Students want discussion on inclusive changing room in sports centre
If it's up to a student think tank, there will be an inclusive changing room at the sports centre. Such a changing room is especially nice for people who don't fit into a particular gender category. The group hung flyers in the sports centre. 'I feel really uneasy if I'm in the men's changing room.'
If Jill (23) wants to change into exercise clothing at Radboud Sports Centre (RSC), there’s immediately an uncomfortable situation. Jill is trans and identifies as female. ‘But not everyone knows that yet,’ Jill tells us. So Jill prefers to remain anonymous and uses the neutral pronouns (they/them).
Which changing room does Jill choose? It’s still the male changing room. ‘Because a lot of people don’t regard me as being female,’ Jill says. ‘However, I feel really uneasy when I’m there,’ they say. Getting changed is accompanied by a lot of discomfort plus the fear that others will stare or comment. And that does sometimes happen, according to Jill.
Inclusive changing room
For the subject ‘Think tank’ in the Arts minor, Jill and fellow students came up with a survey of people’s views on an inclusive changing room. To be clear, it’s not about all changing rooms. Just one of the existing ones would be given a different use in their plan. It would be a space where, for example, trans, non-binary or intersex people could get changed without any discomfort.
The Gender and Diversity think tank collaborates with the Diversity, Equity & Inclusion office (DEI). DEI also has a think tank on racism. The student think tanks have been in existence since 2020. ‘They often contain students who are personally dealing with the subject and are well able to make useful suggestions,’ says diversity officer Rona Jualla van Oudenhoven.
According to Jill, research shows that people who don’t fit into gender categories often feel uneasy at the gym and in changing rooms. That is particularly the case if they are in transition (the process of changing the gender socially or physically, ed.). Visitors can fill in the questionnaire through flyers with a QR code that the think tank students hung up in the sports centre. Up till now, around 60 people – with a variety of gender identities – have completed the questionnaire.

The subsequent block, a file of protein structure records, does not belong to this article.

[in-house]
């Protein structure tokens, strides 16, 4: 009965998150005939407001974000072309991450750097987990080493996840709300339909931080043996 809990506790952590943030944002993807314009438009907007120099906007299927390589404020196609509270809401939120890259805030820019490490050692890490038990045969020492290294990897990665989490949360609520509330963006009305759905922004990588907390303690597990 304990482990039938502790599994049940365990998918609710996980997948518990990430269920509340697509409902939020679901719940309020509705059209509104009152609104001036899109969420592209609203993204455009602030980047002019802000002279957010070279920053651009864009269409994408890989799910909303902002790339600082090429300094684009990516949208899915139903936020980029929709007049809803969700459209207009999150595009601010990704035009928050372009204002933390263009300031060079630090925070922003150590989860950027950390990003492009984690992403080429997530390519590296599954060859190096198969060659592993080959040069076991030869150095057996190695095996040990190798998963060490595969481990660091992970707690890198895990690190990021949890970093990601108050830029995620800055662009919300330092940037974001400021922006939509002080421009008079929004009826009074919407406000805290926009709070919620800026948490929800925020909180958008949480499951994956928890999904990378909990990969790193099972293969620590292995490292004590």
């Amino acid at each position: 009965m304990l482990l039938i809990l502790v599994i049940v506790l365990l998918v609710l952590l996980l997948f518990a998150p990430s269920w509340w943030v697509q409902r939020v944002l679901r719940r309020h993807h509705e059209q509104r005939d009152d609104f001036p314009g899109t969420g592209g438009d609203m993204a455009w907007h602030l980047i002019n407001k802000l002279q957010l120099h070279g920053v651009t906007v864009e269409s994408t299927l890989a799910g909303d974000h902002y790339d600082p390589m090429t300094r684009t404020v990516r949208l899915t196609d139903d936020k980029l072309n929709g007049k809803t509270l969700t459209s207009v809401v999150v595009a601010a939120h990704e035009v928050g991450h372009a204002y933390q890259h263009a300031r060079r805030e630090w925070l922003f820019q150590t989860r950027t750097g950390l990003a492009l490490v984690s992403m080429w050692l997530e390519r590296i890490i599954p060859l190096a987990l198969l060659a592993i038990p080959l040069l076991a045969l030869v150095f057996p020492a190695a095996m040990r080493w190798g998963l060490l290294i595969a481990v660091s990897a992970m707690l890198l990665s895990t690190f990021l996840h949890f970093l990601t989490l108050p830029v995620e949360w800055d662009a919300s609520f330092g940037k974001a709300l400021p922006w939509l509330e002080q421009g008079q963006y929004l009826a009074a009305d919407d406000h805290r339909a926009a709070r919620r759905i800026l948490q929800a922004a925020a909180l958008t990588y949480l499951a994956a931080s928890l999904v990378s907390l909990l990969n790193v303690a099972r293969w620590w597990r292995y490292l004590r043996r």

Just over half the respondents answered ‘yes’ when asked if they would be in favour of a separate inclusive changing room. One fifth was against the idea and yet another fifth needed more information or felt that it depended on the situation. ‘Initially, the responses were overwhelmingly negative,’ says Jill. ‘That surprised me.’ One person wrote that they didn’t want to be looked at by people who might feel attracted to them.
‘People like that feel uncomfortable changing clothes in front of others anyway’
‘That person forgot that there are also homosexual and bisexual people. Another person wrote that such a changing room could be used by people with the wrong ideas. That’s an argument I hear more often from people who don’t feel that trans women are women, but men pretending to be female so they can enter a safe space.’ Jill counters that argument by pointing out that at present, anyone can walk into every changing room anyway. ‘And men and women can naturally hassle each other too’.
The think tank also asked visitors if they themselves would feel at ease in an inclusive changing room. The majority said they would not. Jill thinks that’s because most people are cis gender (their gender identity corresponds with the gender designated at birth, ed.). ‘Some non-binary or trans people also indicated that they would not feel at ease in such a space,’ says Jill. ‘People like that feel uncomfortable changing clothes in front of others anyway.’ Jill feels that a separate cubicle or a curtain partition in the changing room might also be an idea.
On 1 May, the think tank will be talk about the survey with the Campus Development department and the RSC. ‘We used many open-ended questions to allow people to make suggestions,’ says Jill.
‘Modifying changing rooms is not on the agenda at present, but we are very interested to know the students’ opinions,’ says Joris Hermans, Head of Sports. The sports centre is currently looking at the possibilities of more inclusive toilets. ‘We are inventorying whether the old ones need to be replaced and if that’s the case, the Campus Development department thinks it would be a good idea to incorporate inclusiveness into the new ones,’ says Hermans.
He is seeing that many other sports organisations are dealing with the issue surrounding changing rooms. ‘If such a separate changing room seems to be the best solution for improved inclusiveness, we are certainly willing to consider a pilot.’